Pages: 195-224 | Published: 1/2016 | DOI: 10.1111/jofi.12363 | Cited by: 14
BRUCE D. GRUNDY, PATRICK VERWIJMEREN
Firms do not historically call their convertible bonds as soon as conversion can be forced. A number of explanations for the delay rely on the size of the dividends that bondholders forgo so long as they do not convert. We investigate an important change in convertible security design, namely, dividend protection of convertible bond issues. Dividend protection means that the conversion value of the convertible bond is unaffected by dividend payments and thus dividend‐related rationales for call delay become moot. We document that call delay is near zero for dividend‐protected convertible bonds.
Pages: 225-266 | Published: 1/2016 | DOI: 10.1111/jofi.12377 | Cited by: 40
I provide evidence that stocks experiencing unusually low trading volume over the week prior to earnings announcements have more unfavorable earnings surprises. This effect is more pronounced among stocks with higher short‐selling constraints. These findings support the view that unusually low trading volume signals negative information, since, under short‐selling constraints, informed agents with bad news stay by the sidelines. Changes in visibility or risk‐based explanations are insufficient to explain the results. This evidence provides insights into why unusually low trading volume predicts price declines.
Pages: 267-302 | Published: 1/2016 | DOI: 10.1111/jofi.12311 | Cited by: 115
TOM Y. CHANG, DAVID H. SOLOMON, MARK M. WESTERFIELD
We analyze brokerage data and an experiment to test a cognitive dissonance based theory of trading: investors avoid realizing losses because they dislike admitting that past purchases were mistakes, but delegation reverses this effect by allowing the investor to blame the manager instead. Using individual trading data, we show that the disposition effect—the propensity to realize past gains more than past losses—applies only to nondelegated assets like individual stocks; delegated assets, like mutual funds, exhibit a robust reverse‐disposition effect. In an experiment, we show that increasing investors' cognitive dissonance results in both a larger disposition effect in stocks and a larger reverse‐disposition effect in funds. Additionally, increasing the salience of delegation increases the reverse‐disposition effect in funds. Cognitive dissonance provides a unified explanation for apparently contradictory investor behavior across asset classes and has implications for personal investment decisions, mutual fund management, and intermediation.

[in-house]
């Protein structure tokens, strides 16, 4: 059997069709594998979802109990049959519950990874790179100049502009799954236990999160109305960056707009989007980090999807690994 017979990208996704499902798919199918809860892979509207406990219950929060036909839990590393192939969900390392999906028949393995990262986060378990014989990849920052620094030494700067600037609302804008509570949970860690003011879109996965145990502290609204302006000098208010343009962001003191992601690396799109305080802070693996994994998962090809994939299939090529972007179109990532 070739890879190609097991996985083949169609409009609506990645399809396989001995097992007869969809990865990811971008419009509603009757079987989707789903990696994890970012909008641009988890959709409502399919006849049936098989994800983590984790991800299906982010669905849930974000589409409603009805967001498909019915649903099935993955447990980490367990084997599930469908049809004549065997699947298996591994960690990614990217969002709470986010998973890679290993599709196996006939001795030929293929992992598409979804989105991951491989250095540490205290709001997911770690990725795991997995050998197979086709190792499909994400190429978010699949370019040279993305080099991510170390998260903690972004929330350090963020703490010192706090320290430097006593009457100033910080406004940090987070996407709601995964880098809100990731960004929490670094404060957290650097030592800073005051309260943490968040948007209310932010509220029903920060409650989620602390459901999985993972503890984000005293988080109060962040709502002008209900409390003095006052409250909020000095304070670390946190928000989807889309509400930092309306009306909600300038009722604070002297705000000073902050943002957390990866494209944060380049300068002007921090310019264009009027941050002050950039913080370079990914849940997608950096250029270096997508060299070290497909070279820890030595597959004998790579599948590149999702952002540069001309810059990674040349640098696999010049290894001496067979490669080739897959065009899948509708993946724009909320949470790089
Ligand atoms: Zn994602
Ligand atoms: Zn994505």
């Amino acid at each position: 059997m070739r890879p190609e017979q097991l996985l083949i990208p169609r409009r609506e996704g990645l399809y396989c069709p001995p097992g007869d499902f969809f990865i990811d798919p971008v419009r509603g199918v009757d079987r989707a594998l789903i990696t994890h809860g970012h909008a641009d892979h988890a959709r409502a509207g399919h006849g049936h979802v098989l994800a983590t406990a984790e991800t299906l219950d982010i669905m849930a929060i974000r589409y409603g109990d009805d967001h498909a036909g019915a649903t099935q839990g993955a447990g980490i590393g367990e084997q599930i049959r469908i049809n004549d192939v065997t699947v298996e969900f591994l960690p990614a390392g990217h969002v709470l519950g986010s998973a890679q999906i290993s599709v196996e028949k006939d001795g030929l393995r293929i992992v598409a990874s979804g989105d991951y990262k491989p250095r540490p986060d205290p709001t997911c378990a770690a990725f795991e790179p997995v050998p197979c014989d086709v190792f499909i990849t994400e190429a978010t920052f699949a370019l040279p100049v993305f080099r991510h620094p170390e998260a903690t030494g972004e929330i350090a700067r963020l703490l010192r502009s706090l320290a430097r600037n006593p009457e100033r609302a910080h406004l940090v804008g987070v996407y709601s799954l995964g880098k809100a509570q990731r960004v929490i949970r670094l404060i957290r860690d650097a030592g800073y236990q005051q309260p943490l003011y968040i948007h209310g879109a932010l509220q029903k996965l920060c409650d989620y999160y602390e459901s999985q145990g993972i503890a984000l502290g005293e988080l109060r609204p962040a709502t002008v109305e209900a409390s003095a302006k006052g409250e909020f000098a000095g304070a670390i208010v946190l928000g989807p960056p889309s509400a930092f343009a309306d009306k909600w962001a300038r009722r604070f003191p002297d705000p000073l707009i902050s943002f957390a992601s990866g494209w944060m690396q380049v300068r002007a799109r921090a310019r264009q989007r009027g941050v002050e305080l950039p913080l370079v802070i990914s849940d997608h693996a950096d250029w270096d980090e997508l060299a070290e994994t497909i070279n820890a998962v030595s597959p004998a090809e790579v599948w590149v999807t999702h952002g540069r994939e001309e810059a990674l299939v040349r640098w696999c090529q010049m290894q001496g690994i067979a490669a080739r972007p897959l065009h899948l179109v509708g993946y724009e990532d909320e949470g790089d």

Pages: 303-334 | Published: 1/2016 | DOI: 10.1111/jofi.12366 | Cited by: 10
AMIYATOSH PURNANANDAM, DANIEL WEAGLEY
We analyze the role of financial markets in shaping the incentives of government agencies using a unique empirical setting: the weather derivatives market. We show that the introduction of weather derivative contracts on the Chicago Mercantile Exchange (CME) improves the accuracy of temperature measurement by 13% to 20% at the underlying weather stations. We argue that temperature‐based financial markets generate additional scrutiny of the temperature data measured by the National Weather Service, which motivates the agency to minimize measurement errors. Our results have broader implications: the visibility and scrutiny generated by financial markets can potentially improve the efficiency of government agencies.
Pages: 335-382 | Published: 1/2016 | DOI: 10.1111/jofi.12302 | Cited by: 167